Please consider: Session handling too cumbersome and not DRY


#1

Session handling is a bit too cumbersome for my taste in Rails. It seems
to go against the DRY spirit of Rails. Using sessions feels like being
back in the PHP world or in some other lesser system.

So what would you think, if

Short version:

  1. session (or @session) should always refer to an instance of an
    ActiveRecord object Session. It could have special methods mixed in
    automatically by the system, if needed.

  2. It’s bad design to have two different front-ends for data storage,
    the ActiveRecord and the session. So the session data should live in the
    AR model and that specific model could optionally be configured to use
    some other data store. Better to have just one object oriented front-end
    and several back ends, configurable on model by model basis.

Longer version, if I may:

  1. Accessing the session data

We have ActiveRecord which is nice. It’s easy to create model
objects and deal with them. Session, on the other hand, is not
an AR object. (the thing that you can actually end up saving the
YAML encoded data into an AR data store doesn’t change the fact.)

So the session data don’t have proper object oriented structure
like any other AR object in the Rails application do. Instead you
have to manually put arbitrary strings there through a hash,
extend existing AR objects to _dump only the corresponding AR id
or manually make custom objects serializable by hand in order to
save them in a session. Sounds like an unnecessary work to me.

It’s not like you didn’t know what data you’re putting in a
session. Therefore you could as well define the whole session
thing as a model. Then you could naturally reference other AR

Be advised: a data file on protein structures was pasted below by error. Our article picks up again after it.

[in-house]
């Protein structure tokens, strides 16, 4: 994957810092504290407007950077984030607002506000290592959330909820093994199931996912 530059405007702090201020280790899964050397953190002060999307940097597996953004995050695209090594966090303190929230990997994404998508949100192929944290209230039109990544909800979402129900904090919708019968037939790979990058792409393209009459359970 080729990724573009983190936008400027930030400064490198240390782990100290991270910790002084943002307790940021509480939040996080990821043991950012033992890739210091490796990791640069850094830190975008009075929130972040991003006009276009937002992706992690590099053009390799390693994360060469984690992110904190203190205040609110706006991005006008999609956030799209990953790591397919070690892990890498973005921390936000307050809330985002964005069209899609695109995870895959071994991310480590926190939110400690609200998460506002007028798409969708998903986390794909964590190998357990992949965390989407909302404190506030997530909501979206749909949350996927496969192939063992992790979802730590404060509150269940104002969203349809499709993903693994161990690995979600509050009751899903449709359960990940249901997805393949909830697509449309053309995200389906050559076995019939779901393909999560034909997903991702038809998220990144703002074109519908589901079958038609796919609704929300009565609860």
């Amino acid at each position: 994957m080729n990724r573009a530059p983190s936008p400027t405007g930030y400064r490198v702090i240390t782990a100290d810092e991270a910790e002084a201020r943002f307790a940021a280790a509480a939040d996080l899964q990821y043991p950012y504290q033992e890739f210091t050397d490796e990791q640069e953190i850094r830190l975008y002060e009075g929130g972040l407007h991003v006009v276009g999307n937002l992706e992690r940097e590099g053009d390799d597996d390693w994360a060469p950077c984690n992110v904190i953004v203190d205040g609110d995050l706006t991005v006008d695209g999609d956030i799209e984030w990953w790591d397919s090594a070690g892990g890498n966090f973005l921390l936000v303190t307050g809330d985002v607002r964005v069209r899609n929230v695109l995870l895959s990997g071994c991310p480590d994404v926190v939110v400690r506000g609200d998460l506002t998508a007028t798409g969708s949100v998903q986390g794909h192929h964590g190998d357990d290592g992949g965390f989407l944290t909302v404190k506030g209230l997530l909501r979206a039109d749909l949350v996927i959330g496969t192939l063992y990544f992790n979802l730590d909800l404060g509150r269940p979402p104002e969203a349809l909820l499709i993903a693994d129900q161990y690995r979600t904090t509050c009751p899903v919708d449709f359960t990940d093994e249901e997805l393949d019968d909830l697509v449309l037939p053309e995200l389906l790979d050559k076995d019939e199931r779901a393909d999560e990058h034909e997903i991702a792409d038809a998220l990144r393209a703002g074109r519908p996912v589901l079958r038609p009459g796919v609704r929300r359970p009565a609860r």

objects from the session by using :belongs_to and newcomers would
never have to be explained why storing serialized objects in the
session is a bad idea over and over again. It would all be done
safely and automatically by ActiveRecord. Also you could alter
the session table as much you’d like without breaking older
sessions.

  1. Implementation is also very much not DRY

I think that people are actively making matters worse by inventing
different non-AR data stores just for the sessions. Why are they
doing that?

Well, since the session is not an ActiveRecord by definition,
people have been forced to come up with several alternative storage
methods. I see that the intention is good, making performance
improvements and all that. To my eyes, it’s just bad design.

Instead we should be making alternative backing stores for
the ActiveRecord! In the Session model, you could then define
that this model will use the barebones-on-the-metal-superfast-memcache
backend. Other AR records would use whatever database they were
already using, or maybe some could take advantage of these new
different storage methods. It wouldn’t matter that the
session-optimized AR data stores would be very slow for general
purpose use since you have a choice.

It’s all about making the thing #1 possible, making programming
straightforward, intuitive and consistent even with the sessions.
Also, DRY and the principle of the least surprise apply.

Disclaimer: I’m sorry if this has already been considered for a
future Rails version but at least I didn’t find anything about it.


#2

class MySession < ActiveRecord::Base
has_many …
belongs_to …
validates…

class < self
def current
Thread.current[:session]
end
def current=(s)
Thread.current[:seesion] = s
end
end

instance methods

def …
end
end

class ApplicationController < ActionController::Base
before_filter :setup_my_session

private
def setup_my_session
MySession.current = session[:my_session_id]
end
end

helllo.rhtml
<%= "Hello #{MySession.current.user.name}! %>

This is an extreme example but it follows the principle of storing
object ids in the session and objects the database. You get all the
benefits of ActiveRecord without the downsides of managing complicated
session data.

Aaron